How to Implement an Antivirus API in 10 min

How to Implement an Antivirus API in 10 min

I recently had to allow customers to upload files on a website, then send their content to an external API.
We had a few requirements for the files to be valid and one of them was to ensure they were checked for any virus before posting their content to the API.

Our infrastructure

Our stack was a React frontend and a Django Backend, hosted on AWS Elastic Beanstalk.
The backend was mainly designed as a proxy for all the requests that the frontend wanted to make with the external API, which means we would not be storing any of the files uploaded by the customer. We only needed to analyse the stream of the files.

ClamAV-1-1024x604

We also needed to be sure that the solution would work for our development environment alongside our validation and our production platforms.
The go-to solution was to use Docker Images.
Not only could we have a quick installation for our local environments but we could use the EBS Docker configuration to setup our instances easily.

In terms of AntiVirus, ClamAV revealed itself as the only one we could use easily and for free.
We then chose 2 Docker images:

ClamAV-2-1-1024x546

Configuration

Our docker-compose.yml file looked like this for our local environment:

version: '2'

services:
  clamav-server:
    image: mkodockx/docker-clamav
  clamav-rest:
    image: lokori/clamav-rest
    links:
      - clamav-server
    environment:
      CLAMD_HOST: clamav-server
  backend:
    build: .
    command: python /code/manage.py runserver
    volumes:
      - .:/code
    ports:
      - "8000:8000"
    links:
      - clamav-rest

Note: these images did not need any open ports because they would be called directly from your backend instance. However, the REST image needed to have the ClamaAV server as a link and the backend needed to have access to the REST!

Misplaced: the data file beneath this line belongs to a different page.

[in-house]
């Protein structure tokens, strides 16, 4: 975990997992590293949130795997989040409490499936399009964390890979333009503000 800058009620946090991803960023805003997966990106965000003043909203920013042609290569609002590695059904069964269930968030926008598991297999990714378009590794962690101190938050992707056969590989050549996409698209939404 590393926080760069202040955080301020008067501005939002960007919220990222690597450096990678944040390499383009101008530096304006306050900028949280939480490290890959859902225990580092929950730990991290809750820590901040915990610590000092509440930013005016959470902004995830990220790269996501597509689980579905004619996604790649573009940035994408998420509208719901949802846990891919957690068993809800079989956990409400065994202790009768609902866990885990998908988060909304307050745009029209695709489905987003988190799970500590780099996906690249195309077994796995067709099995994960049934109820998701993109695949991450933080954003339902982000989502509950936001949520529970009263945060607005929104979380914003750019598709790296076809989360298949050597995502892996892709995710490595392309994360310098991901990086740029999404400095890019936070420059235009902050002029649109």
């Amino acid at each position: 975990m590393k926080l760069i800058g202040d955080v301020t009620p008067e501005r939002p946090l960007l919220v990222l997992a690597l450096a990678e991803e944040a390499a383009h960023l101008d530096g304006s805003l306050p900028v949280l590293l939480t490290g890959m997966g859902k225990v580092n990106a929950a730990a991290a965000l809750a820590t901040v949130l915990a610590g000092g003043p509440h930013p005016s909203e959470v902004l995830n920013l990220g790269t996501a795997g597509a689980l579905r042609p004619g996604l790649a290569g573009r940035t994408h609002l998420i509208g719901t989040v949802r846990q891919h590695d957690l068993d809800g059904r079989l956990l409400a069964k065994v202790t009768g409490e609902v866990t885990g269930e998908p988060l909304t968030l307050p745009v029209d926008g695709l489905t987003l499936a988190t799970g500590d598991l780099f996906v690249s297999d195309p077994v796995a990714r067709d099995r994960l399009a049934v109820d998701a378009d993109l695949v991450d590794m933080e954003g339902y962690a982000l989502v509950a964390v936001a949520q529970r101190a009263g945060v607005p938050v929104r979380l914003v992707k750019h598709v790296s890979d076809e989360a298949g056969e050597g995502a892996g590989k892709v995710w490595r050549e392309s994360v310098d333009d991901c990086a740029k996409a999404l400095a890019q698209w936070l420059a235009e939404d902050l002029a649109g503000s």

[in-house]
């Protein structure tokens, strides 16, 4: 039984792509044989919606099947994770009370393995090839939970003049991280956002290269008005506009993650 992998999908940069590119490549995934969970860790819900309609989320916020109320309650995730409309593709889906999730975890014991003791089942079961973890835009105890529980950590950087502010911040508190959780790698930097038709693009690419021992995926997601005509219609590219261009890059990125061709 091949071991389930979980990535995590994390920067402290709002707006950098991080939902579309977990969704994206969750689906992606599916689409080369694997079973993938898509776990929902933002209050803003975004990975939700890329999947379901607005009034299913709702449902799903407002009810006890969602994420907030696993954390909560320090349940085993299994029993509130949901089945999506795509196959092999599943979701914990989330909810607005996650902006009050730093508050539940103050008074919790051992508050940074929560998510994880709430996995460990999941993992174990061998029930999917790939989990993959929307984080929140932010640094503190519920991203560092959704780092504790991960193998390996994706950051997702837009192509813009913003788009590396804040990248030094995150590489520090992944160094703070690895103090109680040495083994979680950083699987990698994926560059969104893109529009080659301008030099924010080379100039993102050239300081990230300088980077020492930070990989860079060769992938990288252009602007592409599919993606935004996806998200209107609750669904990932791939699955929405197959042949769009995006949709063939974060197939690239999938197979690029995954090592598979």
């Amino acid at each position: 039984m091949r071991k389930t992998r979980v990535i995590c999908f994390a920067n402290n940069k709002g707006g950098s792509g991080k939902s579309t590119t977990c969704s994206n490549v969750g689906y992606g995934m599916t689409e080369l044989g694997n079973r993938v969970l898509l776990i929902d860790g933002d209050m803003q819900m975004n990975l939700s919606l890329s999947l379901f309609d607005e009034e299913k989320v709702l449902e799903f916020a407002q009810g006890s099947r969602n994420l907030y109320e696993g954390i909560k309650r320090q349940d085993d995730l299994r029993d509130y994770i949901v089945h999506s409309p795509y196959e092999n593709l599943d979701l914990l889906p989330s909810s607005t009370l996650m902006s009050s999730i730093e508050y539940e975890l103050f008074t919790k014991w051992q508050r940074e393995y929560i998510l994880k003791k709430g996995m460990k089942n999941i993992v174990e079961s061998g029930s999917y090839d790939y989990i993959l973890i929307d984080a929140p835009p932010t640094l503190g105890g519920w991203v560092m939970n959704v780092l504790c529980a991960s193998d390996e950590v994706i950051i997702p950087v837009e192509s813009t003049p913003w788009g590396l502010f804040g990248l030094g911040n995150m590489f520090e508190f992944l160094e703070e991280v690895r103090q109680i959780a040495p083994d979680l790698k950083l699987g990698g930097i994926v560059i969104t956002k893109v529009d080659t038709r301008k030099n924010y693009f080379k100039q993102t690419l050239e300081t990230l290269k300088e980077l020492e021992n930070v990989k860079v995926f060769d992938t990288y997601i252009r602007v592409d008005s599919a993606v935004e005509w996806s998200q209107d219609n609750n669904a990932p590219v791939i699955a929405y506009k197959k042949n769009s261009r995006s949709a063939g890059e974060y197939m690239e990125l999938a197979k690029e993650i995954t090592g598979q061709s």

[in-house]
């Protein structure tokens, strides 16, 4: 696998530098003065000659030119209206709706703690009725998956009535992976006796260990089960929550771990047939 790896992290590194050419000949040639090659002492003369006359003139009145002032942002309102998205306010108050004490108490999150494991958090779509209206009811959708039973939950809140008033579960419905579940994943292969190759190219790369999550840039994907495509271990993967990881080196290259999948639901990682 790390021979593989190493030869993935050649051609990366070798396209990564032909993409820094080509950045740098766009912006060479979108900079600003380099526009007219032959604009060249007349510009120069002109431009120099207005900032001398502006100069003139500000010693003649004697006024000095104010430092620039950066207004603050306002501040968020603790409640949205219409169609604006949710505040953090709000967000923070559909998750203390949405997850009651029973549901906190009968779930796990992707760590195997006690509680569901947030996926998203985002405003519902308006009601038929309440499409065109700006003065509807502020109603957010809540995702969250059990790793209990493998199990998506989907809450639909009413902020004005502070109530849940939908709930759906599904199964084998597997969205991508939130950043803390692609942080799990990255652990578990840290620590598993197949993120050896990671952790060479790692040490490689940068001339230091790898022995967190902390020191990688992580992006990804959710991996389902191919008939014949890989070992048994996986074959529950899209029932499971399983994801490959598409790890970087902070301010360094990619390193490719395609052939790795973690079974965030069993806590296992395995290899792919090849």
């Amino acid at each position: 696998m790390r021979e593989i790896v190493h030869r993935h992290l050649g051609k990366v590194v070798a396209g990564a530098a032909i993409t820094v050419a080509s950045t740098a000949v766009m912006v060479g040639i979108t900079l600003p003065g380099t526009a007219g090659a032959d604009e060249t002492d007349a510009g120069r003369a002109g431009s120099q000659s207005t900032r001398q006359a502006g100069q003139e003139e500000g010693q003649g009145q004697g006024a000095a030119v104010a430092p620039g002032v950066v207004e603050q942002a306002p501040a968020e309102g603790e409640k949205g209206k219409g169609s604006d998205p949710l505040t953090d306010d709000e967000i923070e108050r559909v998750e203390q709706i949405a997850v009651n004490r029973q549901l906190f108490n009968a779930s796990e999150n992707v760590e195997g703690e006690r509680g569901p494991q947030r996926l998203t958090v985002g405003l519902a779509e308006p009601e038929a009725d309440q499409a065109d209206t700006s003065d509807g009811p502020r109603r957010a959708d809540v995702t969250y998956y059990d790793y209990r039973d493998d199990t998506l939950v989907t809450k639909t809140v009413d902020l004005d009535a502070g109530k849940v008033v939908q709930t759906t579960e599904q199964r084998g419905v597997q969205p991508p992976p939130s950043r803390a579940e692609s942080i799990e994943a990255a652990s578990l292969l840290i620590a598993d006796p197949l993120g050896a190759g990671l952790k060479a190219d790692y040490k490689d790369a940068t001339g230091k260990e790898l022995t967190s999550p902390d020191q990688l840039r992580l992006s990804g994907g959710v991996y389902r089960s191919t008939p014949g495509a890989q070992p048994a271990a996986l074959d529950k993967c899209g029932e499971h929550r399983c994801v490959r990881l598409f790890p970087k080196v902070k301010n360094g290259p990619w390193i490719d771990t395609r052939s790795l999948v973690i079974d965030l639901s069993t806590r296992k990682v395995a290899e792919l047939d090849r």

We could replicate the same configuration as a multi-container docker configuration within AWS EBS.
Here is our Dockerrun.aws.json:

{
  "AWSEBDockerrunVersion": 2,
  "containerDefinitions": [
    {
      "name": "clamav-server",
      "image": "mkodockx/docker-clamav",
      "essential": true,
      "memory": 1024
    },
    {
      "name": "clamav-rest",
      "image": "lokori/clamav-rest",
      "essential": true,
      "memory": 512,
      "links": [
        "clamav-server:clamav-server"
      ],
      "portMappings": [
        {
          "hostPort": 8080,
          "containerPort": 8080
        }
      ],
      "environment" : [
          { "name" : "CLAMD_HOST", "value" : "clamav-server" }
      ]
    }
  ]
}

Note: we went for a t2.small for the instance because the daemon and freshclam used a lot of memory when updating. (below 1GB caused us problems)

Make it rain!

Then we could use our instance with its private IP to post files on the port 8080!

curl

In python, we could analyse the file sent from the frontend:

files = {'file': file.name}
data = {'name': file.name}
response = requests.post('http://%s:8080/scan' % settings.CLAMAV_HOST, files=files, data=data)

if not 'Everything ok : true' in response.text:
    logger.info('File %s is dangerous, preventing upload' % file.name)
    raise UploadValidationException('Virus found in the file')

Note: the rest API is returning ‘Everything ok : true’ with what seems to be a new line at the end of the string.
CLAMAV_HOST was our instance private IP on our staging and production platform, it was ‘clamav-rest’ locally.

Conclusion

It took us a few days to investigate all the possible solutions and come up with this configuration.
This not only allows you to have a fast solution but also a reliable one thanks to ElasticBeanstalk.
I hope it will help anyone who needs to have a quick implementation of an antivirus :)


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